It wasn’t a close call for the jurors, some of whom were posing for selfies and group pictures with Epic CEO Tim Sweeney in the courtroom hallways after the verdict was read out in court. They also asked for selfies with Lauren Moskowitz, the Epic attorney who one juror said “kept us awake” throughout the proceedings — likely referring to her cutting cross-examinations.

Google said it will challenge the verdict. “Android and Google Play provide more choice and openness than any other major mobile platform. The trial made clear that we compete fiercely with Apple and its App Store, as well as app stores on Android devices and gaming consoles. We will continue to defend the Android business model and remain deeply committed to our users, partners, and the broader Android ecosystem,” said Wilson White, Google’s vice president for government affairs and policy.

Jurors defined the relevant markets in this case as those for Android app distribution and for Android in-app billing for digital goods and services worldwide, excluding China. They found Google was an illegal monopolist, engaged in unlawful restraint of trade, and illegally tied Google Play store to the use of Google Play billing.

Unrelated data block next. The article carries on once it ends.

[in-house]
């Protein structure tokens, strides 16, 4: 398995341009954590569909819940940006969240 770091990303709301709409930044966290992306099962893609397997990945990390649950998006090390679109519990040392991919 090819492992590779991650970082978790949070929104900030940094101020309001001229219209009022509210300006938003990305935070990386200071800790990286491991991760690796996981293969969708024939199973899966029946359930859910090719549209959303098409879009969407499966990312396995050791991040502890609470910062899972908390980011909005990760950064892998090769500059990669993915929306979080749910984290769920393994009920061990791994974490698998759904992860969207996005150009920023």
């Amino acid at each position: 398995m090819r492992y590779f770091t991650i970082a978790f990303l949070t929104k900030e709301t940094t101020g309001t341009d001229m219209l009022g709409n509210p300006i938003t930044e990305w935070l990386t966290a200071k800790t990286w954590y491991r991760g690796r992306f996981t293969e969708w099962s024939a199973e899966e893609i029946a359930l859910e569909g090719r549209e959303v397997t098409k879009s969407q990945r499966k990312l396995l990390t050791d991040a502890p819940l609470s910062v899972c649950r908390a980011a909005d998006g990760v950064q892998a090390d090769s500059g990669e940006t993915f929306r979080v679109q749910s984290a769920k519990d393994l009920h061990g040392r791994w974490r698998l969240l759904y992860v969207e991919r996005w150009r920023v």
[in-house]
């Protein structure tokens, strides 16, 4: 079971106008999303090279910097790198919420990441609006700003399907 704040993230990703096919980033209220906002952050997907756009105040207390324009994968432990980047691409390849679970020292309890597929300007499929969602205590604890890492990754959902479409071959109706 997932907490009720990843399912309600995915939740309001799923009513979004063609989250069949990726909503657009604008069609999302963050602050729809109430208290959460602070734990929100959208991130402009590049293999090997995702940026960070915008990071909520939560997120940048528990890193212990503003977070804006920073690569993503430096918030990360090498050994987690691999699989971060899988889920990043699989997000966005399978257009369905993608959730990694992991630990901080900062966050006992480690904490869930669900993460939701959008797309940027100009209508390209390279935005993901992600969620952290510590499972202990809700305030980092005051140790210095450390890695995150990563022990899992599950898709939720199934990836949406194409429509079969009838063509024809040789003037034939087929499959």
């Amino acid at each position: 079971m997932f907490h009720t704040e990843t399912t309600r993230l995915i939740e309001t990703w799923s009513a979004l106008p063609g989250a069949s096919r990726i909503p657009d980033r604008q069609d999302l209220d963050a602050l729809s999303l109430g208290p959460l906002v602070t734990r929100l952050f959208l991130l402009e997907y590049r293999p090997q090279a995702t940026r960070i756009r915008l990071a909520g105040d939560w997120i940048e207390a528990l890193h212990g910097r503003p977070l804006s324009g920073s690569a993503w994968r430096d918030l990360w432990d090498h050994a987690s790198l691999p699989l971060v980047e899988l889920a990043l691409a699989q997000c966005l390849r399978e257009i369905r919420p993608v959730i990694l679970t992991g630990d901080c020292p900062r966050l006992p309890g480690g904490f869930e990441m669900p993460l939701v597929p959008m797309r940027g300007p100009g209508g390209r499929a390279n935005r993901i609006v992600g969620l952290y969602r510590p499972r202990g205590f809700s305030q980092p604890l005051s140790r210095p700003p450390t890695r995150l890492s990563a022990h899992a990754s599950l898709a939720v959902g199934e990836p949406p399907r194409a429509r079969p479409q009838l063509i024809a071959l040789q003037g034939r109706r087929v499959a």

Donato will determine the appropriate remedies. Epic has said it seeks Android openness for all app developers, specifically the ability to choose their own billing system, pay competitive rates for Google Play billing, and distribute their own app stores.

Donato has warned Epic that “no federal judge is going to micromanage Google.” The judge said he won’t dictate what Google’s service fee should be or grant Epic’s request for an “anti-circumvention order,” which would preempt any creative solutions by Google to curb court remedies.

Donato told counsel there would be “no reason to fast-track post-trial filings” before the December holidays.  The judge will hear Epic’s motion for remedies in January.

Sweeney celebrated with a “Victory over Google!” post on X.

“After 4 weeks of detailed court testimony, the California jury found against the Google Play monopoly on all counts,” Sweeney wrote. “Thanks for everyone’s support and faith! Free Fortnite!”